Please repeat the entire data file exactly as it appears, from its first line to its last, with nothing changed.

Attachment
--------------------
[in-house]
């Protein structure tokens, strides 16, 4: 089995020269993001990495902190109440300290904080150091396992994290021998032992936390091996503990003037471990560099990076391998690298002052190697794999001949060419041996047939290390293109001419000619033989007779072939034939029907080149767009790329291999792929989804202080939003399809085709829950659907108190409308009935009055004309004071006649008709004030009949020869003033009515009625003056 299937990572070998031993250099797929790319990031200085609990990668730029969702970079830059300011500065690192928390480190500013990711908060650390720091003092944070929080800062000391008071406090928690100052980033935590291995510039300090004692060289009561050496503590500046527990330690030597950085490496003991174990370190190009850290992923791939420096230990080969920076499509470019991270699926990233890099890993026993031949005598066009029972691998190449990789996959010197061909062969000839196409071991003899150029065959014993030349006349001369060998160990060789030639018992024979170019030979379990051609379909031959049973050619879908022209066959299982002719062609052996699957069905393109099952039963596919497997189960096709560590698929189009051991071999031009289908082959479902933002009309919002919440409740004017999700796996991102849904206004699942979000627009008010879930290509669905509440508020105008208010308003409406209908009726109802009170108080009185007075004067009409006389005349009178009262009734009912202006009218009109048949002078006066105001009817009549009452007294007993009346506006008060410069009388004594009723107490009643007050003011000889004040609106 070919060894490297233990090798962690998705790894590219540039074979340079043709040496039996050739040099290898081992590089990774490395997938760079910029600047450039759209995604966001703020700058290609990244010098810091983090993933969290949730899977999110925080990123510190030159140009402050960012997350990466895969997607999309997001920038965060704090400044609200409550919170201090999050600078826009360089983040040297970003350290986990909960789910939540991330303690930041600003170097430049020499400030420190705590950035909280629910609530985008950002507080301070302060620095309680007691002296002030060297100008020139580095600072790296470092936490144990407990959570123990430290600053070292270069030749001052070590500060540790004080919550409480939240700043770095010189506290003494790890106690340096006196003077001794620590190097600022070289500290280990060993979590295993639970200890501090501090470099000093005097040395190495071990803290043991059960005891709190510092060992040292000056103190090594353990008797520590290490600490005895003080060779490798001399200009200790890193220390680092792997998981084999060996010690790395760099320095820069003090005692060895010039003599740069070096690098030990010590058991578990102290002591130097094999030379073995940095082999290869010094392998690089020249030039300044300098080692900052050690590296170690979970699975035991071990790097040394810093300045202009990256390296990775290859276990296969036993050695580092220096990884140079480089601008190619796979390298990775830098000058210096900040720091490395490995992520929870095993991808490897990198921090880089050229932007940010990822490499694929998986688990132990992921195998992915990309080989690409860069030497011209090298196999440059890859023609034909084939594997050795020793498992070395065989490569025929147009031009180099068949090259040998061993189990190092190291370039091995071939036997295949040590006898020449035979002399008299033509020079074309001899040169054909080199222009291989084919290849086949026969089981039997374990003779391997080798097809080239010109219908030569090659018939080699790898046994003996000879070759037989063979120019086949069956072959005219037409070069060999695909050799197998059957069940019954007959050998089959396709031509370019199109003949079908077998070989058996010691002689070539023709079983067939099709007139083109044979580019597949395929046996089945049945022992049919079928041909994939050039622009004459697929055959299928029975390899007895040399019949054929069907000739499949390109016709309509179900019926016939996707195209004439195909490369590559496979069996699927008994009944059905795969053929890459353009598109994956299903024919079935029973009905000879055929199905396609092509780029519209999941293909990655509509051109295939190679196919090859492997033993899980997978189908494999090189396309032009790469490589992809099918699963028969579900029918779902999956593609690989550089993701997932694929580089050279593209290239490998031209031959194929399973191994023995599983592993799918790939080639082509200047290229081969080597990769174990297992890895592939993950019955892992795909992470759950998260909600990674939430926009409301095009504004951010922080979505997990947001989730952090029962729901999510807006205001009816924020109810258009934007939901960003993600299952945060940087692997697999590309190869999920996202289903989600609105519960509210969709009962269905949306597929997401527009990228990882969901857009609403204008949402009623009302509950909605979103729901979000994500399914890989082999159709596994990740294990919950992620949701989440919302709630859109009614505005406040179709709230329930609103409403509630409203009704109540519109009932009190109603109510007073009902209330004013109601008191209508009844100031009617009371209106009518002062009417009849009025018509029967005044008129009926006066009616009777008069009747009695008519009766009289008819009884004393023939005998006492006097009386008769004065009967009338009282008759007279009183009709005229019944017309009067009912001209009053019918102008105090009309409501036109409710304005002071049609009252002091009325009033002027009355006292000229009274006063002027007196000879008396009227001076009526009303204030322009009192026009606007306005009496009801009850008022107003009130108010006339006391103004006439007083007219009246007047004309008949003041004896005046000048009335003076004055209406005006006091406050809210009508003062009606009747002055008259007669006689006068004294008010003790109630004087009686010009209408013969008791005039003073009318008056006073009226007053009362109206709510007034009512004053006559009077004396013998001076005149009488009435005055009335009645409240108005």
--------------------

[in-house]
């Protein structure tokens, strides 16, 4: 089995020269993001990495902190109440300290904080150091396992994290021998032992936390091996503990003037471990560099990076391998690298002052190697794999001949060419041996047939290390293109001419000619033989007779072939034939029907080149767009790329291999792929989804202080939003399809085709829950659907108190409308009935009055004309004071006649008709004030009949020869003033009515009625003056 299937990572070998031993250099797929790319990031200085609990990668730029969702970079830059300011500065690192928390480190500013990711908060650390720091003092944070929080800062000391008071406090928690100052980033935590291995510039300090004692060289009561050496503590500046527990330690030597950085490496003991174990370190190009850290992923791939420096230990080969920076499509470019991270699926990233890099890993026993031949005598066009029972691998190449990789996959010197061909062969000839196409071991003899150029065959014993030349006349001369060998160990060789030639018992024979170019030979379990051609379909031959049973050619879908022209066959299982002719062609052996699957069905393109099952039963596919497997189960096709560590698929189009051991071999031009289908082959479902933002009309919002919440409740004017999700796996991102849904206004699942979000627009008010879930290509669905509440508020105008208010308003409406209908009726109802009170108080009185007075004067009409006389005349009178009262009734009912202006009218009109048949002078006066105001009817009549009452007294007993009346506006008060410069009388004594009723107490009643007050003011000889004040609106 070919060894490297233990090798962690998705790894590219540039074979340079043709040496039996050739040099290898081992590089990774490395997938760079910029600047450039759209995604966001703020700058290609990244010098810091983090993933969290949730899977999110925080990123510190030159140009402050960012997350990466895969997607999309997001920038965060704090400044609200409550919170201090999050600078826009360089983040040297970003350290986990909960789910939540991330303690930041600003170097430049020499400030420190705590950035909280629910609530985008950002507080301070302060620095309680007691002296002030060297100008020139580095600072790296470092936490144990407990959570123990430290600053070292270069030749001052070590500060540790004080919550409480939240700043770095010189506290003494790890106690340096006196003077001794620590190097600022070289500290280990060993979590295993639970200890501090501090470099000093005097040395190495071990803290043991059960005891709190510092060992040292000056103190090594353990008797520590290490600490005895003080060779490798001399200009200790890193220390680092792997998981084999060996010690790395760099320095820069003090005692060895010039003599740069070096690098030990010590058991578990102290002591130097094999030379073995940095082999290869010094392998690089020249030039300044300098080692900052050690590296170690979970699975035991071990790097040394810093300045202009990256390296990775290859276990296969036993050695580092220096990884140079480089601008190619796979390298990775830098000058210096900040720091490395490995992520929870095993991808490897990198921090880089050229932007940010990822490499694929998986688990132990992921195998992915990309080989690409860069030497011209090298196999440059890859023609034909084939594997050795020793498992070395065989490569025929147009031009180099068949090259040998061993189990190092190291370039091995071939036997295949040590006898020449035979002399008299033509020079074309001899040169054909080199222009291989084919290849086949026969089981039997374990003779391997080798097809080239010109219908030569090659018939080699790898046994003996000879070759037989063979120019086949069956072959005219037409070069060999695909050799197998059957069940019954007959050998089959396709031509370019199109003949079908077998070989058996010691002689070539023709079983067939099709007139083109044979580019597949395929046996089945049945022992049919079928041909994939050039622009004459697929055959299928029975390899007895040399019949054929069907000739499949390109016709309509179900019926016939996707195209004439195909490369590559496979069996699927008994009944059905795969053929890459353009598109994956299903024919079935029973009905000879055929199905396609092509780029519209999941293909990655509509051109295939190679196919090859492997033993899980997978189908494999090189396309032009790469490589992809099918699963028969579900029918779902999956593609690989550089993701997932694929580089050279593209290239490998031209031959194929399973191994023995599983592993799918790939080639082509200047290229081969080597990769174990297992890895592939993950019955892992795909992470759950998260909600990674939430926009409301095009504004951010922080979505997990947001989730952090029962729901999510807006205001009816924020109810258009934007939901960003993600299952945060940087692997697999590309190869999920996202289903989600609105519960509210969709009962269905949306597929997401527009990228990882969901857009609403204008949402009623009302509950909605979103729901979000994500399914890989082999159709596994990740294990919950992620949701989440919302709630859109009614505005406040179709709230329930609103409403509630409203009704109540519109009932009190109603109510007073009902209330004013109601008191209508009844100031009617009371209106009518002062009417009849009025018509029967005044008129009926006066009616009777008069009747009695008519009766009289008819009884004393023939005998006492006097009386008769004065009967009338009282008759007279009183009709005229019944017309009067009912001209009053019918102008105090009309409501036109409710304005002071049609009252002091009325009033002027009355006292000229009274006063002027007196000879008396009227001076009526009303204030322009009192026009606007306005009496009801009850008022107003009130108010006339006391103004006439007083007219009246007047004309008949003041004896005046000048009335003076004055209406005006006091406050809210009508003062009606009747002055008259007669006689006068004294008010003790109630004087009686010009209408013969008791005039003073009318008056006073009226007053009362109206709510007034009512004053006559009077004396013998001076005149009488009435005055009335009645409240108005």